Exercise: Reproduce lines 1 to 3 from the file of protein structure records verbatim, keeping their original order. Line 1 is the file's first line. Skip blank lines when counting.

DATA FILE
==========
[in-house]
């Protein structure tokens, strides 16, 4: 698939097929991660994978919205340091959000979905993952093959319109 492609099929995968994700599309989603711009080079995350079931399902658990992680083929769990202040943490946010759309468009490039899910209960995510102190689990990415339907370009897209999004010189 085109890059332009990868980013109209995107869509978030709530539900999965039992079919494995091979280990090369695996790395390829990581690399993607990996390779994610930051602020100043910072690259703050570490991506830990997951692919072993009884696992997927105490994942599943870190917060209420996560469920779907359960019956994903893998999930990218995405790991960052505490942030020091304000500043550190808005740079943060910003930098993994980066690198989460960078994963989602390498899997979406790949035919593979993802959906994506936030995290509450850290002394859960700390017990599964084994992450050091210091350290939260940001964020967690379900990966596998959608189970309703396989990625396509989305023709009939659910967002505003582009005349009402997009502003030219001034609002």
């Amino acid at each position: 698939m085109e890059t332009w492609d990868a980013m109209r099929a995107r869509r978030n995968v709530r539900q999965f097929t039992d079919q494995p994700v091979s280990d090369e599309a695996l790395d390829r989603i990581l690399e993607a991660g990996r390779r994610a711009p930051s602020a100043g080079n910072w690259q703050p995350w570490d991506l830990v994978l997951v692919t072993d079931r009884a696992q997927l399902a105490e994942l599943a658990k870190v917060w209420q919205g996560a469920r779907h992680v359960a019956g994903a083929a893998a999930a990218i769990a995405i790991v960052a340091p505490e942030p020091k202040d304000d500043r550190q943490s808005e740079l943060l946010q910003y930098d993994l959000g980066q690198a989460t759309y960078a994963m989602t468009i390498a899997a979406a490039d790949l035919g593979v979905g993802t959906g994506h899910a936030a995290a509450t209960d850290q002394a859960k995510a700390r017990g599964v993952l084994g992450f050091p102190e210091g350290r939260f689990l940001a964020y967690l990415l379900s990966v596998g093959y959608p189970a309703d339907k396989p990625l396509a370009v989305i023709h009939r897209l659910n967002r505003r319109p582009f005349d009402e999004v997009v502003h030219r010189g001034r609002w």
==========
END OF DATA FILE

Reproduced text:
[in-house]
């Protein structure tokens, strides 16, 4: 698939097929991660994978919205340091959000979905993952093959319109 492609099929995968994700599309989603711009080079995350079931399902658990992680083929769990202040943490946010759309468009490039899910209960995510102190689990990415339907370009897209999004010189 085109890059332009990868980013109209995107869509978030709530539900999965039992079919494995091979280990090369695996790395390829990581690399993607990996390779994610930051602020100043910072690259703050570490991506830990997951692919072993009884696992997927105490994942599943870190917060209420996560469920779907359960019956994903893998999930990218995405790991960052505490942030020091304000500043550190808005740079943060910003930098993994980066690198989460960078994963989602390498899997979406790949035919593979993802959906994506936030995290509450850290002394859960700390017990599964084994992450050091210091350290939260940001964020967690379900990966596998959608189970309703396989990625396509989305023709009939659910967002505003582009005349009402997009502003030219001034609002």
């Amino acid at each position: 698939m085109e890059t332009w492609d990868a980013m109209r099929a995107r869509r978030n995968v709530r539900q999965f097929t039992d079919q494995p994700v091979s280990d090369e599309a695996l790395d390829r989603i990581l690399e993607a991660g990996r390779r994610a711009p930051s602020a100043g080079n910072w690259q703050p995350w570490d991506l830990v994978l997951v692919t072993d079931r009884a696992q997927l399902a105490e994942l599943a658990k870190v917060w209420q919205g996560a469920r779907h992680v359960a019956g994903a083929a893998a999930a990218i769990a995405i790991v960052a340091p505490e942030p020091k202040d304000d500043r550190q943490s808005e740079l943060l946010q910003y930098d993994l959000g980066q690198a989460t759309y960078a994963m989602t468009i390498a899997a979406a490039d790949l035919g593979v979905g993802t959906g994506h899910a936030a995290a509450t209960d850290q002394a859960k995510a700390r017990g599964v993952l084994g992450f050091p102190e210091g350290r939260f689990l940001a964020y967690l990415l379900s990966v596998g093959y959608p189970a309703d339907k396989p990625l396509a370009v989305i023709h009939r897209l659910n967002r505003r319109p582009f005349d009402e999004v997009v502003h030219r010189g001034r609002w």